Mayme A. Clayton’s Afro-American Rare Book Collection

In celebration of African American History Month 2019, we are highlighting one of the Richardson-Sloane Special Collections Center’s microform holdings: the Afro-American Rare Book Collection.  It is comprised of 152 works — many first editions — written by or about African Americans in the 19th and early 20th century. The books were selected for reproduction in 1976 from the collections of the Western States Black Research Center by its founder and director, the remarkable Mayme A. Clayton (1923-2006).

Clayton began collecting in the 1960’s while working as an academic librarian in Southern California. Deeply committed to documenting the African American experience in the United States, she traveled widely to find materials of all sorts. In addition to rare and out-of-print books, she purchased documents, photographs, prints, films, sound recordings, artifacts, and artworks with her own funds.  Researchers of all ages were welcomed to view materials in the renovated garage behind her home in the West Adams neighborhood of Los Angeles.  Thanks to the assistance of her son, Avery, Clayton’s collection was rescued from unstable conditions, relocated to the former Los Angeles County Superior Courthouse in Culver City, California, and renamed the Mayme A. Clayton Library and Museum following her death in 2006.

The microfiche cards represent just a fraction of the estimated 30,000 rare books Clayton amassed over her 45-year collecting career.  Since the publication of the Afro-American Rare Book Collection in 1977, it grew to include such treasures as a signed first-edition copy of Phillis Wheatley’s Poems on Various Subjects Religious and Moral (1773). 

Interestingly, the microfiche collection itself has become quite rare.  The Davenport Public Library is the only repository in the state of Iowa, and one of very few in the country, to have preserved this resource.  Although many of these titles and editions have been digitized and made available online through other sources in recent years, the particular item from Clayton’s library may only be viewed on a microfilm reader such as those here at the Center.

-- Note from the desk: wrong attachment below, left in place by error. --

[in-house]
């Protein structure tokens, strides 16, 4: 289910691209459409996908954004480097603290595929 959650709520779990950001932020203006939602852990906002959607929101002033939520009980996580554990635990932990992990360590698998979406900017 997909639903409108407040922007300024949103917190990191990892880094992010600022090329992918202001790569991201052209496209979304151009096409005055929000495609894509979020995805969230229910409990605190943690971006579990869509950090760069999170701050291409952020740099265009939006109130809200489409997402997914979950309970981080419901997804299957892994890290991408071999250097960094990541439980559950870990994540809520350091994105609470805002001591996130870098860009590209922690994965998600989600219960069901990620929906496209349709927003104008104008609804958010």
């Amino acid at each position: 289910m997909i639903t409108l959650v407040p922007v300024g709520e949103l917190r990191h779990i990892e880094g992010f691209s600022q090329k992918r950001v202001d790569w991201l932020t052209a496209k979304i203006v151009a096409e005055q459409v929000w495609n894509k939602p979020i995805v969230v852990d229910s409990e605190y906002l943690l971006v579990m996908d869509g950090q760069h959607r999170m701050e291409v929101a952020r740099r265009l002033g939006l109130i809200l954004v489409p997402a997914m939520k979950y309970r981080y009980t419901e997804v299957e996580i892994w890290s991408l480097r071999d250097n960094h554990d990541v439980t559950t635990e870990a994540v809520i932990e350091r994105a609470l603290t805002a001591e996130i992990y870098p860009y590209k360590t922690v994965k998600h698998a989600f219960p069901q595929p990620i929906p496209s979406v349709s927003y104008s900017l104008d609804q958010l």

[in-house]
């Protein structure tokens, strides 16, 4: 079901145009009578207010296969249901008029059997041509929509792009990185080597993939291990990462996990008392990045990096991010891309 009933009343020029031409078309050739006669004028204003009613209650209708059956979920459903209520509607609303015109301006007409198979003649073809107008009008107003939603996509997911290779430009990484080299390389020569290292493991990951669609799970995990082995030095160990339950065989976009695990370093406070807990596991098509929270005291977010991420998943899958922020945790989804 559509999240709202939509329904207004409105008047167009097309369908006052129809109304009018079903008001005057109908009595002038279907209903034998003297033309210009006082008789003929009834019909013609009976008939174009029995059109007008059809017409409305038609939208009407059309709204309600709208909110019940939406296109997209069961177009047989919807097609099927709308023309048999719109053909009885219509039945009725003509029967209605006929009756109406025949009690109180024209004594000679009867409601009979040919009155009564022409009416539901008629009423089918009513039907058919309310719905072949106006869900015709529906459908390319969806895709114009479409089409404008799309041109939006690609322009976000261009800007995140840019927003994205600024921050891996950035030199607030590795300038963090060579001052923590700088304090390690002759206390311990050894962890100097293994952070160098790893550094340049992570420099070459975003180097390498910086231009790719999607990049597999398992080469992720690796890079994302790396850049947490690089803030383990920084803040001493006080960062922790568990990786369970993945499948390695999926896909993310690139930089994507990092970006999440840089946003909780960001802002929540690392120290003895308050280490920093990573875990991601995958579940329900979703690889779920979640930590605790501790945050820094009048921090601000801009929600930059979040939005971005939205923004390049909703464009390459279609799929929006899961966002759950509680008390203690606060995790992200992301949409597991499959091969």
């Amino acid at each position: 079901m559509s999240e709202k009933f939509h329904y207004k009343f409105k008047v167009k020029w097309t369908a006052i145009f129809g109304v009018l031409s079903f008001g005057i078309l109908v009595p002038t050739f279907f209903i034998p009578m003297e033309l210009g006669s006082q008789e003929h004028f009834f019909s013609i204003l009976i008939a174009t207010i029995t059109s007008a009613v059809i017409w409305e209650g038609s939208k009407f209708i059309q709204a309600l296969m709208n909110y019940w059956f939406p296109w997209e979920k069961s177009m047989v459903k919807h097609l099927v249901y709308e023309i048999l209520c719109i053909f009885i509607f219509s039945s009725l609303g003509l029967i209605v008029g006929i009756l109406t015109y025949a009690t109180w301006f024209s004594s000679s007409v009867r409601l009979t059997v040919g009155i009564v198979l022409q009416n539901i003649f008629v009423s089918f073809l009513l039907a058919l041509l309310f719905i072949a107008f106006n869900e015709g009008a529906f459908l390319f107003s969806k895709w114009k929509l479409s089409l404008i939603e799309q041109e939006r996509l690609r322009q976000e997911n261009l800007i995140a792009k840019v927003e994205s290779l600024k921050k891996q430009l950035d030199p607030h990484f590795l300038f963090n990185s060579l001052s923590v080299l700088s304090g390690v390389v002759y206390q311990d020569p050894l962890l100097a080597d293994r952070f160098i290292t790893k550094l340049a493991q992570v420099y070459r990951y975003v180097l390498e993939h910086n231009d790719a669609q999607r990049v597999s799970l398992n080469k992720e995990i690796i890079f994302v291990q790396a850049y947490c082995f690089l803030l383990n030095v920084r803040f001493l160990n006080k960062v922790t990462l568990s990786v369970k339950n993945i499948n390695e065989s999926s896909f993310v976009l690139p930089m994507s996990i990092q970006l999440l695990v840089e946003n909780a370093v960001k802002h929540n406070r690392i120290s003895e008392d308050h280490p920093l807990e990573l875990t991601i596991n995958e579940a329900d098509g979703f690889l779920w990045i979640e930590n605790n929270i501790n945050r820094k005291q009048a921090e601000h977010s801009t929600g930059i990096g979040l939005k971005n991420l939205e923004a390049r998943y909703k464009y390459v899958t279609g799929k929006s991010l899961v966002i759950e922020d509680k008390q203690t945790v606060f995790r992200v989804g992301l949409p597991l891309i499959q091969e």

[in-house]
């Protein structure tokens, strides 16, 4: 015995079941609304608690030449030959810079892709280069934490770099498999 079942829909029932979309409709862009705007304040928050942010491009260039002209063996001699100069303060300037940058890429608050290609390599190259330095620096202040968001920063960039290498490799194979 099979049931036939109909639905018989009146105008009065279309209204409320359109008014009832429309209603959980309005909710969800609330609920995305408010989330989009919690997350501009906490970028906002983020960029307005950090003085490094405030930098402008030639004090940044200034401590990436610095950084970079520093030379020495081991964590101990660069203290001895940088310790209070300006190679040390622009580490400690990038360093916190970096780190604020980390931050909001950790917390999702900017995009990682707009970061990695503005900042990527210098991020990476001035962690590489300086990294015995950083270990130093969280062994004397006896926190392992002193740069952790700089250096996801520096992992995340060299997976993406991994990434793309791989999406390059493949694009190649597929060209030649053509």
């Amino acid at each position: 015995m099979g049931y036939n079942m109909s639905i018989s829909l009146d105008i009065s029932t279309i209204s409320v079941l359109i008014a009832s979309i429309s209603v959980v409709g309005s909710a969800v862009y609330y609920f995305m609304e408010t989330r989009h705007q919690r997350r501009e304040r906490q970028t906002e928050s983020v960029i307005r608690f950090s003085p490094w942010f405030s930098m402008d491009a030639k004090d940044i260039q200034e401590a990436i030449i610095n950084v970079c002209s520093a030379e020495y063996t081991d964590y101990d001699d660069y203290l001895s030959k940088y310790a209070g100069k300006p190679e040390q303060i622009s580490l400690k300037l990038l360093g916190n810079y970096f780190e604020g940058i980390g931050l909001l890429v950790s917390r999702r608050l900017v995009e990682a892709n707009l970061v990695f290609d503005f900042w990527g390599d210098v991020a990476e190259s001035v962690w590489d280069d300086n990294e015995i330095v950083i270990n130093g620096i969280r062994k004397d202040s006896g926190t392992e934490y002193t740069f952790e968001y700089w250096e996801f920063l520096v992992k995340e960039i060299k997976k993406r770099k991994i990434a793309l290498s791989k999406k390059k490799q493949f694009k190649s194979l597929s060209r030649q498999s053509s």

Researchers can discover the individual titles included in the collection by searching the DPL catalog by the series “Afro-American Rare Book Collection.”  Better yet, we invite you to peruse the Index to the Afro-American Rare Book Collection by holding it in your own hands! Compiled by Clayton herself, it is organized into author, title, and subject indexes. The title index is an especially useful guide: the entry for each work includes a synopsis. Authors such as Charles Chesnutt, Frederick Douglass, Paul Dunbar, Soujourner Truth, and Booker T. Washington are represented; also included are many slave narratives, abolitionists’ writings, and works of fiction, poetry, history, religion, and philosophy.

The Afro-American Rare Book Collection is the featured resource on the RSSCC’s new LibGuide, “African American History Resources in Special Collections.”

Learn more about local African American history this Wednesday evening as the library presents “Black History: The Fight for Civil Rights in Davenport,” a lecture by Latrice Lacey, Director of the Davenport Civil Rights Commission.

Interested in rare books? Special Collections hosts The Traveling History of the Book Exhibit beginning this Friday, March 1st.

(posted by Katie)

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